Citation Information :
Kanipakam Y, Nagaraja V, Rajaram S, Santhanam V, Muthanandam S, Arumugam SD, Gandla BM, Chinnadurai RK. Association between Occupational Exposure to Tobacco Dust and Absolute Telomere Length: A Cross-sectional Study on Female Beedi Workers. World J Dent 2021; 12 (5):417-422.
Aim and objective: The main aim of the study was to assess the absolute telomere length (aTL) in female beedi workers using real-time polymerase chain reaction (RT-PCR) and to compare the aTL with female non-beedi workers.
Materials and methods: A cross-sectional study was carried out among age-matched 20 female non-beedi workers and 20 female beedi workers were enrolled for molecular analysis. The workers were in the age-group of 20–35 years and were workers exposed from 1 to 3 years. Saliva samples were collected from workers and control subjects for molecular analysis. The genomic DNA was extracted from saliva and aTL was estimated using real-time polymerase chain reaction.
Results: The mean and standard deviation of average absolute TL/each chromosome end for the control group and study group were 0.75 ± 0.94 and 1.45 ± 2.76 kb. There was no statistically significant difference between the control group and the study group (Z = −0.112, p = 0.911).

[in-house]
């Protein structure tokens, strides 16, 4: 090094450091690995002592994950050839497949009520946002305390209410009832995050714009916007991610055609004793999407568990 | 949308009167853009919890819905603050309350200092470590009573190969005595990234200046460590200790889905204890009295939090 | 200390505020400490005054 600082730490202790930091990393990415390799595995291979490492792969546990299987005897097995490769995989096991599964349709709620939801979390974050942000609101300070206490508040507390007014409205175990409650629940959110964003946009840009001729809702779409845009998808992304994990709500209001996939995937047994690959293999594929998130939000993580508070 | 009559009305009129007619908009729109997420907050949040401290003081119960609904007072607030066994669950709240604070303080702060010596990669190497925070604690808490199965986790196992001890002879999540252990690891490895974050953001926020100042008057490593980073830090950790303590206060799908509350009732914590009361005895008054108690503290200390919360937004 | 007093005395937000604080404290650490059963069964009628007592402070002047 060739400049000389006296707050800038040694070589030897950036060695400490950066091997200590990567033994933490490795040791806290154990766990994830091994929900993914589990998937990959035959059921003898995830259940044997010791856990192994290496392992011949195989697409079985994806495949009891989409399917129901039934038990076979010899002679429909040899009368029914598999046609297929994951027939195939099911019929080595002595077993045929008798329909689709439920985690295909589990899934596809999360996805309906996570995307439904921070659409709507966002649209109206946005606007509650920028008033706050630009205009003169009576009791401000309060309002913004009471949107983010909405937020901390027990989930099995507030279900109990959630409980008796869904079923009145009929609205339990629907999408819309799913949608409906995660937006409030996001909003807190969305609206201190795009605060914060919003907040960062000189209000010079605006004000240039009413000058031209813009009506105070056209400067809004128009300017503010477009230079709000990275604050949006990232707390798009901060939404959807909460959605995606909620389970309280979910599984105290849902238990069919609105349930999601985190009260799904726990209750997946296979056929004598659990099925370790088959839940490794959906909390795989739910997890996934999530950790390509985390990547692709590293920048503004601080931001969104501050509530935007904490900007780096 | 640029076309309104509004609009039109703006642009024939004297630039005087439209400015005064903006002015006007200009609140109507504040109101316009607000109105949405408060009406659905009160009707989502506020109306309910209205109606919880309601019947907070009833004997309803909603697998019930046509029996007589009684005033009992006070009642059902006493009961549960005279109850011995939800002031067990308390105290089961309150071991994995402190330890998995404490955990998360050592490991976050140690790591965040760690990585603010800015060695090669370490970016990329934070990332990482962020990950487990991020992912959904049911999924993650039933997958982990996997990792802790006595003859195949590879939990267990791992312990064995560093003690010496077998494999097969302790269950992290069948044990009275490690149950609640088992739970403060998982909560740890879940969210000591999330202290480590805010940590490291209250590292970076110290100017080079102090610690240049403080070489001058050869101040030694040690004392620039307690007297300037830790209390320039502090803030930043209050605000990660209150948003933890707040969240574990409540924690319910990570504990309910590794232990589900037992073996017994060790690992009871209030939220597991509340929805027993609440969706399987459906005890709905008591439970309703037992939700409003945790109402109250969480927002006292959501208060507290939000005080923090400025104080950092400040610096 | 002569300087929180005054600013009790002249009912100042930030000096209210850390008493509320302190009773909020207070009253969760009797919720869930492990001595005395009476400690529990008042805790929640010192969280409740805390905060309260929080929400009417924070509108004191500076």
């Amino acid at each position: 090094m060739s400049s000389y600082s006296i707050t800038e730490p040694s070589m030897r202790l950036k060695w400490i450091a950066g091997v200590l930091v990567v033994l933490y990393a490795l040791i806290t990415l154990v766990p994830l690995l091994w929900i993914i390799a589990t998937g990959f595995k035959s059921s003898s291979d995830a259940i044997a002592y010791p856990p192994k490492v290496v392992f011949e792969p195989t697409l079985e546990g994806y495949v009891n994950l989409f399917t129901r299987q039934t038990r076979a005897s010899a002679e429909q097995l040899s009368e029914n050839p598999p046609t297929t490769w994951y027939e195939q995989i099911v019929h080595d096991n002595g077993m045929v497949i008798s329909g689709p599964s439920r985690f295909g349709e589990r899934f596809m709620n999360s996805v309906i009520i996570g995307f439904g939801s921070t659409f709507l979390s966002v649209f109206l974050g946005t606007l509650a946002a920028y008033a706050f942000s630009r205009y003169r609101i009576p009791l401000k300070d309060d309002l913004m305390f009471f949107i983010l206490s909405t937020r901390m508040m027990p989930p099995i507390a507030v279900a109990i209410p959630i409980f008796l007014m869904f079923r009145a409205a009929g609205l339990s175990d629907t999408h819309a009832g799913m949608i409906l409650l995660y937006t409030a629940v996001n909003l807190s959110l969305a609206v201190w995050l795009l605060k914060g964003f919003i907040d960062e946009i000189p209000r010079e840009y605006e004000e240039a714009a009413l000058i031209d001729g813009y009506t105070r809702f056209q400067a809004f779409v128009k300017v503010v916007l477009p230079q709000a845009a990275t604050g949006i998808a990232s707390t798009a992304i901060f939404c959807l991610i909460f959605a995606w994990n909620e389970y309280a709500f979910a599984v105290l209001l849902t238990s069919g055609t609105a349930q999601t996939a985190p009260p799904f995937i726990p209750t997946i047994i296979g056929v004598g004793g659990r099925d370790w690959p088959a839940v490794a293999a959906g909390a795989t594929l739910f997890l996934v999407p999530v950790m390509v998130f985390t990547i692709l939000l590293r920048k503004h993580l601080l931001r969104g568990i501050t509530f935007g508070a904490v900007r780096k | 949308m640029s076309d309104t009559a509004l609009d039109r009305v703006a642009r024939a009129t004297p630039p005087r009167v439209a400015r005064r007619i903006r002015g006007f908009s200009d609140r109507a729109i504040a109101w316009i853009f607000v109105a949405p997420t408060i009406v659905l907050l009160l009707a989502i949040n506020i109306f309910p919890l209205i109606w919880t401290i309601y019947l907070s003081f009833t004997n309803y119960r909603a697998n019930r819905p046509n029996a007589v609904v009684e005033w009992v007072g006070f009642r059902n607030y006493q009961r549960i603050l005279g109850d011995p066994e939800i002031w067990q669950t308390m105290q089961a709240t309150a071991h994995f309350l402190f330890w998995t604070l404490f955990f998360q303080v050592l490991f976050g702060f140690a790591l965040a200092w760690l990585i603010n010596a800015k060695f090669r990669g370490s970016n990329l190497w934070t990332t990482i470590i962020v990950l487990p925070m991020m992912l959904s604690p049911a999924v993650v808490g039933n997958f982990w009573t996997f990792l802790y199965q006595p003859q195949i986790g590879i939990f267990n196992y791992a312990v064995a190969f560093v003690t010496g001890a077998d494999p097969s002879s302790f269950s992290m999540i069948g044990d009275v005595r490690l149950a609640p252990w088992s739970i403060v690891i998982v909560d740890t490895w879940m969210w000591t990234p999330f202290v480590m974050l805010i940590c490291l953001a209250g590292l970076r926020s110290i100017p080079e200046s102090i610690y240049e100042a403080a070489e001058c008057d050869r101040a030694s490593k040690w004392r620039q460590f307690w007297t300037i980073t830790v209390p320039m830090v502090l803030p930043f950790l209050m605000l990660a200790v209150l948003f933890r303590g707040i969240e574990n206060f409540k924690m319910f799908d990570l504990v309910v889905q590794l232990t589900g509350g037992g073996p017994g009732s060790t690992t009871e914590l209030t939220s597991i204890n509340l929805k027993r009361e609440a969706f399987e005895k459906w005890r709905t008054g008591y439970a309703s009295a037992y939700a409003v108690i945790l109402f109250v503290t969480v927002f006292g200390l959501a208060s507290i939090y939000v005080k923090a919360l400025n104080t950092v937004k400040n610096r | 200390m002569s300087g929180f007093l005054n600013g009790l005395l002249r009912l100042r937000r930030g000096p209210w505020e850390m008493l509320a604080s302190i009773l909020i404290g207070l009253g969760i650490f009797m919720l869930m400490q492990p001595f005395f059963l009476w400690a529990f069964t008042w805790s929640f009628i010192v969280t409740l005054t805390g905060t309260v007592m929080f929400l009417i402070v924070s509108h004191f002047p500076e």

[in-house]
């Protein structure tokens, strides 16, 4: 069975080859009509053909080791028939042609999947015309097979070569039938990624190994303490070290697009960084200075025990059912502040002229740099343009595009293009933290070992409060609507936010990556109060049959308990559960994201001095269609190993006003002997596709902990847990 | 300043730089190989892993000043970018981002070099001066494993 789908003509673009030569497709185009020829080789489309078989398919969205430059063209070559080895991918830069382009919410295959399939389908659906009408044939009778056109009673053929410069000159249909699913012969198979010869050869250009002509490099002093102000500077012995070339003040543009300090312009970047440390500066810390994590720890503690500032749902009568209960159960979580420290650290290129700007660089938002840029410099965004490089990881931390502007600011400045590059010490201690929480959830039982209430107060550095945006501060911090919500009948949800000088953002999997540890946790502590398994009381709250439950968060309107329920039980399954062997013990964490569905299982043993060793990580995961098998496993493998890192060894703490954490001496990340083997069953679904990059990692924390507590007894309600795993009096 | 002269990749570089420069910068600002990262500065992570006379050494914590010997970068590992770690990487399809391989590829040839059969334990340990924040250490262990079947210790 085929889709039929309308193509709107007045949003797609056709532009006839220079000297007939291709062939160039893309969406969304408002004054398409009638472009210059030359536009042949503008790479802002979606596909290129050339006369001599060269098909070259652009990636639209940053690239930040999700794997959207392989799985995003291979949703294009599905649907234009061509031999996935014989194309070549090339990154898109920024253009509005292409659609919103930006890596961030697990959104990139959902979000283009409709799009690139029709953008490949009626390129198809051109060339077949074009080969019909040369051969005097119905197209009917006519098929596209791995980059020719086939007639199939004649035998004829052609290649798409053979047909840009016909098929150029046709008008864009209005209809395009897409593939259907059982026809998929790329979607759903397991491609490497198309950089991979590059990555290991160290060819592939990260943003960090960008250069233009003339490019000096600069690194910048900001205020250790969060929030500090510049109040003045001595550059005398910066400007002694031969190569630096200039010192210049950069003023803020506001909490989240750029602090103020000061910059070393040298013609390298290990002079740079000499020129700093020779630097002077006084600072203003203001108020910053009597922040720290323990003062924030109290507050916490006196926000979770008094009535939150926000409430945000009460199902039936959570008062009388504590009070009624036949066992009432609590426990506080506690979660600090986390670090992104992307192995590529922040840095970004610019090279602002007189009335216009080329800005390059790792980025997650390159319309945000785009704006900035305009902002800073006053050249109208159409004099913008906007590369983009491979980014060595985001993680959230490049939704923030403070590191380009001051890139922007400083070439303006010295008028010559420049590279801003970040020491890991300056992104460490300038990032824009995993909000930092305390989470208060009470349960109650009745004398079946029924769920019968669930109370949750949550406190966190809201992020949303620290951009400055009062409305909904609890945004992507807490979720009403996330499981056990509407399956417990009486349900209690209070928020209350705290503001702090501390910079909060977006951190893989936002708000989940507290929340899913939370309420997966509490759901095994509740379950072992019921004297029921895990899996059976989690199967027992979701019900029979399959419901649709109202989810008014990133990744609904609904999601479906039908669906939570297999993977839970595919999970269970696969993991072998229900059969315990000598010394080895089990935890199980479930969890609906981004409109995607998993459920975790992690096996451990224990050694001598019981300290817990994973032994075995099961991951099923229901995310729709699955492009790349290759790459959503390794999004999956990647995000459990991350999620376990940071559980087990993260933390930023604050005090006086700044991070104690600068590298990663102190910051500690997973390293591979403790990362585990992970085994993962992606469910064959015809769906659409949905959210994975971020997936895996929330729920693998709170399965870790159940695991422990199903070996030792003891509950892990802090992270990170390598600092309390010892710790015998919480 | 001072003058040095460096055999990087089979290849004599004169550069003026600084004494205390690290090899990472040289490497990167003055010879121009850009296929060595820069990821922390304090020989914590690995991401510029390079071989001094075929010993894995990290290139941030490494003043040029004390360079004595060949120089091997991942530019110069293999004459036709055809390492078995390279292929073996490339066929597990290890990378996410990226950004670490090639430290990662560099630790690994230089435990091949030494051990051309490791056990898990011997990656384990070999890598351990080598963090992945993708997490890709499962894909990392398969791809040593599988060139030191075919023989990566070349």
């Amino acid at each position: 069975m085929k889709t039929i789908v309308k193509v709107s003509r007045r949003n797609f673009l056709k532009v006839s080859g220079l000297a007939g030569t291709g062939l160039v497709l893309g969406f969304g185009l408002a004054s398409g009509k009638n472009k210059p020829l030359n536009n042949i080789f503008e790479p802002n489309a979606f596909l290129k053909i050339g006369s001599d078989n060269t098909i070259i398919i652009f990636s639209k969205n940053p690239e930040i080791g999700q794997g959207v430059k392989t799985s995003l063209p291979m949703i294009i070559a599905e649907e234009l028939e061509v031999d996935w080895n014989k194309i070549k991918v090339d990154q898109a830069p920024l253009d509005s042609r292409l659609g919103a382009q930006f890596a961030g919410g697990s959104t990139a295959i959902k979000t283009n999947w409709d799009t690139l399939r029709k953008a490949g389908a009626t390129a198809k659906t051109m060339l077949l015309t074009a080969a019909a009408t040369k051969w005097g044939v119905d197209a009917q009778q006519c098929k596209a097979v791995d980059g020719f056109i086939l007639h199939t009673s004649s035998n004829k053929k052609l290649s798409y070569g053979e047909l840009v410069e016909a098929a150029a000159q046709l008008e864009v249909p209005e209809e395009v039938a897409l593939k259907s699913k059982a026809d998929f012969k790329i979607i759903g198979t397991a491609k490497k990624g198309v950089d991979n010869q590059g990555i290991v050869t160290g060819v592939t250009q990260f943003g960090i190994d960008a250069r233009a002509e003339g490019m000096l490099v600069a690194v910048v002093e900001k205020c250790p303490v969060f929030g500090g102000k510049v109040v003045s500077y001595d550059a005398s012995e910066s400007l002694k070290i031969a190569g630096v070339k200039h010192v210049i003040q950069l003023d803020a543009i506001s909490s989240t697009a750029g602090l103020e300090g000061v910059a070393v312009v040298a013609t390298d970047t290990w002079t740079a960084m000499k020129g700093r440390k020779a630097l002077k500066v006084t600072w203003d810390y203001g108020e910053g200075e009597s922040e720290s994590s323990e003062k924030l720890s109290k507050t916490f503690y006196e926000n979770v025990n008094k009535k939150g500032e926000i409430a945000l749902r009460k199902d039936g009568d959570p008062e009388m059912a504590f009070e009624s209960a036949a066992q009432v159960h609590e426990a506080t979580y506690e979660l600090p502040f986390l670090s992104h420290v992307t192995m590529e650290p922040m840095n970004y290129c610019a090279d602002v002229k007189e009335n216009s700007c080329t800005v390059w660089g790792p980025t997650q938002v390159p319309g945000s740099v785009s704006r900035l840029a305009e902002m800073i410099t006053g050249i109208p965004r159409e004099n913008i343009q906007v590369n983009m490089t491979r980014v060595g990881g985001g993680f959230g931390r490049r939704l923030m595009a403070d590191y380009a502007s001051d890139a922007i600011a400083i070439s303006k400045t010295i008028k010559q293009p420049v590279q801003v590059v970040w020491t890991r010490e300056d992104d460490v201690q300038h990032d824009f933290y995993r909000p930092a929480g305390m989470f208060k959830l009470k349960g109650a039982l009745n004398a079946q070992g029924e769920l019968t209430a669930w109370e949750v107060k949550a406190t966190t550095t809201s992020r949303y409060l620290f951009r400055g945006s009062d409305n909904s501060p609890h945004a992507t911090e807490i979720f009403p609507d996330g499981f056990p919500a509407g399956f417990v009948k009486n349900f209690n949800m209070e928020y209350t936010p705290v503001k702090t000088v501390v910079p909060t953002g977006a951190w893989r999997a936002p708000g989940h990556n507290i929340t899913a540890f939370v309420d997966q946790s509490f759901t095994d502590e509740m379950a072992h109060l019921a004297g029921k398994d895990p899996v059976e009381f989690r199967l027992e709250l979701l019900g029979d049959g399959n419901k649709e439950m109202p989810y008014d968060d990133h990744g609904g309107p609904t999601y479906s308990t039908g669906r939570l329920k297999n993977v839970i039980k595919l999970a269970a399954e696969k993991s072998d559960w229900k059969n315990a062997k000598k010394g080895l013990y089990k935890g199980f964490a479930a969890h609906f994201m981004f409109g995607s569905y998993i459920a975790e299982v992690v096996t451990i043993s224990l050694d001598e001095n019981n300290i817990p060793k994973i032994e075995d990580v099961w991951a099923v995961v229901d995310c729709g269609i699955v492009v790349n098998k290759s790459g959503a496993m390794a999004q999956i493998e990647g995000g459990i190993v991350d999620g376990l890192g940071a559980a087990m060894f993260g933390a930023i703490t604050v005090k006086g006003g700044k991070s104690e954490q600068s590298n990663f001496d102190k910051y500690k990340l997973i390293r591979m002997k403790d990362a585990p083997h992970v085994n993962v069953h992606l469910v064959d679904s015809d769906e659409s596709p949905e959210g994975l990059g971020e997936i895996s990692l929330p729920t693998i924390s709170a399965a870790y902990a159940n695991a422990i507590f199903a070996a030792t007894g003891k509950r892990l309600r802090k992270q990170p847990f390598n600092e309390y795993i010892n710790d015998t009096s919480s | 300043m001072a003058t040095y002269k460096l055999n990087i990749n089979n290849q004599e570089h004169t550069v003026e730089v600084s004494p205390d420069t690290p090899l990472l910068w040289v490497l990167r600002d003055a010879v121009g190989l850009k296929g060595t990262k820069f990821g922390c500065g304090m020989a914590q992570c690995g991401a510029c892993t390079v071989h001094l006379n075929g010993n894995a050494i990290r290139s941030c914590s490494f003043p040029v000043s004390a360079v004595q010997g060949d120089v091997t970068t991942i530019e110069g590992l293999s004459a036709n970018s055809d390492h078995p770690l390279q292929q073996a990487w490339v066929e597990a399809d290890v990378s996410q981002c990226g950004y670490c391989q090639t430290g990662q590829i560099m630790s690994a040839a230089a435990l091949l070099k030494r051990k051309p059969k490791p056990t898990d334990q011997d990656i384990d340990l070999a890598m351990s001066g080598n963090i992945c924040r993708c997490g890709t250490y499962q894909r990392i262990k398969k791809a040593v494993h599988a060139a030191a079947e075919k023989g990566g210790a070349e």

Conclusion: The present study revealed that there is no significant association in average absolute TL in early exposed female beedi workers when compared with female non-beedi workers. Furthermore, horizons are to be expanded for the population to prevent any occupational health hazards.
Clinical significance: Telomere length is a biological clock that decides the lifetime of a cell and organism. Determination of TL is a better tool to detect genomic damage. Unburnt tobacco has been related to several health issues in beedi employees. The importance is to predict the genetic liability by estimating the aTL in beedi workers at early exposure to tobacco dust (TD).
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